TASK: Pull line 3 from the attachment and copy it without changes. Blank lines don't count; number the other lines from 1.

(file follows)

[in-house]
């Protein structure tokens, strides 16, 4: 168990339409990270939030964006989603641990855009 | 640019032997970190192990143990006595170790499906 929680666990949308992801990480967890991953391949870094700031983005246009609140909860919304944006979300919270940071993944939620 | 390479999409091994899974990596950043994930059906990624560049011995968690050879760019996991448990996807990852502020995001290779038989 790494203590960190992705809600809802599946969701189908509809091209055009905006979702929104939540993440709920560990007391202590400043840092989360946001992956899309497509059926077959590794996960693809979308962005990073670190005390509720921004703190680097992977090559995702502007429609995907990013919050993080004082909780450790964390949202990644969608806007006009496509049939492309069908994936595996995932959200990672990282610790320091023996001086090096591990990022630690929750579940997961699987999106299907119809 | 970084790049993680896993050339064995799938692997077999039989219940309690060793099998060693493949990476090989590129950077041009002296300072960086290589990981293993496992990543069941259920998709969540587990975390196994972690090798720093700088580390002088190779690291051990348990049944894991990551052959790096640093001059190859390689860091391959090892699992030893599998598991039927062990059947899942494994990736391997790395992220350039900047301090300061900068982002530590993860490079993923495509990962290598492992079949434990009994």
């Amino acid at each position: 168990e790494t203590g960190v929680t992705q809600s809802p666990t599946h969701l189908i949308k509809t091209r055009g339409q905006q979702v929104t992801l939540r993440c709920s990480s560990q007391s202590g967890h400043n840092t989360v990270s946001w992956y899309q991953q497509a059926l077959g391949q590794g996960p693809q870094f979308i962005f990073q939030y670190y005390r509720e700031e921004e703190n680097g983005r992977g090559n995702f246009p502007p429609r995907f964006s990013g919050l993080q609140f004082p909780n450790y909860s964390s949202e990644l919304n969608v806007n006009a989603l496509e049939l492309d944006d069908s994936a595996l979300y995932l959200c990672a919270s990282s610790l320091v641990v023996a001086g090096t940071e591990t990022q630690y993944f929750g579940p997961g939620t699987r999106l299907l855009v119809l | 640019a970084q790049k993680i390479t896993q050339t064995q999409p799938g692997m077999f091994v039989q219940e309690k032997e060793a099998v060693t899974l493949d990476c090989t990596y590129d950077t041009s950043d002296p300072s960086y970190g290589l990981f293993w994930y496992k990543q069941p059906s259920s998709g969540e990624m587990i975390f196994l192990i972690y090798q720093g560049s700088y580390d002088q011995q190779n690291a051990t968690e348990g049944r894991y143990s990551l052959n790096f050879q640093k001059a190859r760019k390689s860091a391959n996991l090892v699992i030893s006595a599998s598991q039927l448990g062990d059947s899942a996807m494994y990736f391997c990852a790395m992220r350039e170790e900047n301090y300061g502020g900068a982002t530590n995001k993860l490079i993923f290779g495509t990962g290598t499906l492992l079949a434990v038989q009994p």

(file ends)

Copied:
């Amino acid at each position: 168990e790494t203590g960190v929680t992705q809600s809802p666990t599946h969701l189908i949308k509809t091209r055009g339409q905006q979702v929104t992801l939540r993440c709920s990480s560990q007391s202590g967890h400043n840092t989360v990270s946001w992956y899309q991953q497509a059926l077959g391949q590794g996960p693809q870094f979308i962005f990073q939030y670190y005390r509720e700031e921004e703190n680097g983005r992977g090559n995702f246009p502007p429609r995907f964006s990013g919050l993080q609140f004082p909780n450790y909860s964390s949202e990644l919304n969608v806007n006009a989603l496509e049939l492309d944006d069908s994936a595996l979300y995932l959200c990672a919270s990282s610790l320091v641990v023996a001086g090096t940071e591990t990022q630690y993944f929750g579940p997961g939620t699987r999106l299907l855009v119809l | 640019a970084q790049k993680i390479t896993q050339t064995q999409p799938g692997m077999f091994v039989q219940e309690k032997e060793a099998v060693t899974l493949d990476c090989t990596y590129d950077t041009s950043d002296p300072s960086y970190g290589l990981f293993w994930y496992k990543q069941p059906s259920s998709g969540e990624m587990i975390f196994l192990i972690y090798q720093g560049s700088y580390d002088q011995q190779n690291a051990t968690e348990g049944r894991y143990s990551l052959n790096f050879q640093k001059a190859r760019k390689s860091a391959n996991l090892v699992i030893s006595a599998s598991q039927l448990g062990d059947s899942a996807m494994y990736f391997c990852a790395m992220r350039e170790e900047n301090y300061g502020g900068a982002t530590n995001k993860l490079i993923f290779g495509t990962g290598t499906l492992l079949a434990v038989q009994p």